The trend towards large, consolidated companies has been increasing in the United States. Businesses taking advantage of deregulation and easier credit create highly concentrated industries that pose both benefits and disadvantages for consumers. Whether the benefits outweigh the disadvantages remains to be seen.

On April 12th, Facebook acquired the well-known app company Instagram for approximately $1 billion. The pricing may be bewildering to some; after all, how could a company with just one free smartphone app and 13 employees of negligible value sell for the same price as a small island nation? The app’s functions, while clever, are nothing that Facebook couldn’t recreate for a small fraction of the acquisition cost — Instagram simply allows users to take photos from their smartphones and applies various digital filters in order to give them a vintage feel, modifying them in the style of old Polaroid cameras. The result is photos with a distinct vintage feel to them that can then be shared to various social networks. The app was a breath of fresh air for users (read: hipsters) who wanted that old- school feel to their pictures without having to lug around a bulky analog camera. From a functionality standpoint, that’s all the company offers. Any decent programming team could produce (and have produced) almost identical apps.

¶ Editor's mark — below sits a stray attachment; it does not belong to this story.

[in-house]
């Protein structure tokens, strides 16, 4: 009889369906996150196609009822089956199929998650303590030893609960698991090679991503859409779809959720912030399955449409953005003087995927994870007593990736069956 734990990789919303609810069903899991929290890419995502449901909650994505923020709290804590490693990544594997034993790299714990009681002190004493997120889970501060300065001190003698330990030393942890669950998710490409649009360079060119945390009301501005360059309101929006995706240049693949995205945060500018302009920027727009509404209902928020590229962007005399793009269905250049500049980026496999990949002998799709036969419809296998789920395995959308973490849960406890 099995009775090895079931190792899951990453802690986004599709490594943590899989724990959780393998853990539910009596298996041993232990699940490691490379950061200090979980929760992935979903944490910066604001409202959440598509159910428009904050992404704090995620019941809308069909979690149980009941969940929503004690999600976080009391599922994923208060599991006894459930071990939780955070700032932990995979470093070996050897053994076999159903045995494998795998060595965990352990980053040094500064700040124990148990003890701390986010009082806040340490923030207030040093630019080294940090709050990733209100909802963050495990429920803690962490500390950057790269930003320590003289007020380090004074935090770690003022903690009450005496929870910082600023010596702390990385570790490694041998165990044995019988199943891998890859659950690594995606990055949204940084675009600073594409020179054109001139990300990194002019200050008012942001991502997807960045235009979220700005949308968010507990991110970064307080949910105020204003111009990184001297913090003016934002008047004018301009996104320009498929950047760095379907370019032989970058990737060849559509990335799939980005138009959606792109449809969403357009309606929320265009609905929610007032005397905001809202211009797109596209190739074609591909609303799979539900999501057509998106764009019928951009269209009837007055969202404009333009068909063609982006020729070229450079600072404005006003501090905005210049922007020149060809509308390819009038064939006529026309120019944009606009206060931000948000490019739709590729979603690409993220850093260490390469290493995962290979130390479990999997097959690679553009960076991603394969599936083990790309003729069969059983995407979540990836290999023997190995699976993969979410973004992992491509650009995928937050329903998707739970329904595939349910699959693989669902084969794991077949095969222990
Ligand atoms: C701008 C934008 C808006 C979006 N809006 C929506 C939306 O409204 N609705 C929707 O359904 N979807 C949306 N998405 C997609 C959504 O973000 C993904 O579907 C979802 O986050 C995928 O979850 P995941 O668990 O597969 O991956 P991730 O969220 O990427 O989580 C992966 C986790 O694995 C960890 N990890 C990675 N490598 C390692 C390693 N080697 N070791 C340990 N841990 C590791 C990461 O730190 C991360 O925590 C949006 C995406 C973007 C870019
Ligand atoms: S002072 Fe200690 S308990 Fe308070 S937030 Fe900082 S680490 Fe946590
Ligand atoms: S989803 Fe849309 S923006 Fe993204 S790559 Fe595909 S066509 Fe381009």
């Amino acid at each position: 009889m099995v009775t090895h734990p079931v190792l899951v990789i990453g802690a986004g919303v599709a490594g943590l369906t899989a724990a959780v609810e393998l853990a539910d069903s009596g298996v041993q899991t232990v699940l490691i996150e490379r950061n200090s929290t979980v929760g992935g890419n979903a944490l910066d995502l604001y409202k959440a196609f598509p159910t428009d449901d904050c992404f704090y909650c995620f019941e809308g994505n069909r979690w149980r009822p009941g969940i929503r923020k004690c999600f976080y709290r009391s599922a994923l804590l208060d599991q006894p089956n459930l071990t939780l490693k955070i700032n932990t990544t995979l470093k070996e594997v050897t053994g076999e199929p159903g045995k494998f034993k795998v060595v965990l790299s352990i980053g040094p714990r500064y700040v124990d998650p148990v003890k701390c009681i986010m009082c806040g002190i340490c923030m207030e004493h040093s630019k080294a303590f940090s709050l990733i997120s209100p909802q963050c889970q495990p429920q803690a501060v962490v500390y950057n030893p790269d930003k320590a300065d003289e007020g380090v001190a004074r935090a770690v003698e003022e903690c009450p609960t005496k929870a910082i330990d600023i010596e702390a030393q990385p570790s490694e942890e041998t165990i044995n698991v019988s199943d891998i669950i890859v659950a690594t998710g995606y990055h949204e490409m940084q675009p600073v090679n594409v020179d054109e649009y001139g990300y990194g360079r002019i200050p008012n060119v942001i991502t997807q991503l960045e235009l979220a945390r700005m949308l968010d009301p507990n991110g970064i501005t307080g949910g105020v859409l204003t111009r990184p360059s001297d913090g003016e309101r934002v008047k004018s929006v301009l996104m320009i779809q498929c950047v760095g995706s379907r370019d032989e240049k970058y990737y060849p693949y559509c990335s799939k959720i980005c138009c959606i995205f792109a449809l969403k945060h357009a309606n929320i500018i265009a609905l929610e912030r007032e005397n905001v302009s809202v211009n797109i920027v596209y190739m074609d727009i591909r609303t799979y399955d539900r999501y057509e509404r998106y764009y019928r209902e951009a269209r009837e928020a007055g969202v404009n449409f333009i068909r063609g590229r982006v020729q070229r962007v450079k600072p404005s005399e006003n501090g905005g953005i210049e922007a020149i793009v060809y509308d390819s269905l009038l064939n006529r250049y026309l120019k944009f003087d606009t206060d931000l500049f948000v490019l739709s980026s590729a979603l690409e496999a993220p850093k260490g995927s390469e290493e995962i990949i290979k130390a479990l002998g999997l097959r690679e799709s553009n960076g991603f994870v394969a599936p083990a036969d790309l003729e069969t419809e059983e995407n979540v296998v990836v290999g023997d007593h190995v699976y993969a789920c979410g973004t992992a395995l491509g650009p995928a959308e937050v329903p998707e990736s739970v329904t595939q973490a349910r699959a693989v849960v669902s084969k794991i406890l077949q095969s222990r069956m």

However, this train of thought misses the point. The lack of proprietary value in the app belies the true value of this deal to Facebook: the network of people that Instagram can bring to the social networking giant.

Instagram has over 30 million registered accounts, representing a vast network of mobile users that represents huge potential for a social network like Facebook. This number should continue to soar as Instagram only recently began expanding beyond iOS devices (the Apple lineup of mobile electronics including the iPhone, iPad, and iPod Touch) to the most popular smartphone operating system in the world, Android. The app was downloaded over one million times in the first 12 hours it appeared on the iOS alternative, representing the eager user base for the app. Despite the staggering number of users, Instagram has made no revenue to date, leading many to say that is has no business model at all. In other words, with nothing proprietary, no real future hope for revenue, and only popularity and polish to its name, Instagram is worth $1 billion for its loyal mobile users alone.